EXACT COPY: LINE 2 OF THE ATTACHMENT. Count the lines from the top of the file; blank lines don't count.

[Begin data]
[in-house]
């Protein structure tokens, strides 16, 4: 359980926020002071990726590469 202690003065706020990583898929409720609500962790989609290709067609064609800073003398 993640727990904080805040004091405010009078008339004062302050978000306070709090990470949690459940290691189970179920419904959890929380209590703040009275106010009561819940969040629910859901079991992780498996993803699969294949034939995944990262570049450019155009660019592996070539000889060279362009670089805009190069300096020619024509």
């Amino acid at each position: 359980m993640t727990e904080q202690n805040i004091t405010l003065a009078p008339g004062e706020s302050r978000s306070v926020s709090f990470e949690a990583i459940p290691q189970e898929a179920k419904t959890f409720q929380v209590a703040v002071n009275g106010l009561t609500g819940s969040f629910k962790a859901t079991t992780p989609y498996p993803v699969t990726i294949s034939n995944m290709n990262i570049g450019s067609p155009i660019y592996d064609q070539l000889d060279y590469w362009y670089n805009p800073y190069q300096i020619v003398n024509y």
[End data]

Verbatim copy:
């Protein structure tokens, strides 16, 4: 359980926020002071990726590469 202690003065706020990583898929409720609500962790989609290709067609064609800073003398 993640727990904080805040004091405010009078008339004062302050978000306070709090990470949690459940290691189970179920419904959890929380209590703040009275106010009561819940969040629910859901079991992780498996993803699969294949034939995944990262570049450019155009660019592996070539000889060279362009670089805009190069300096020619024509």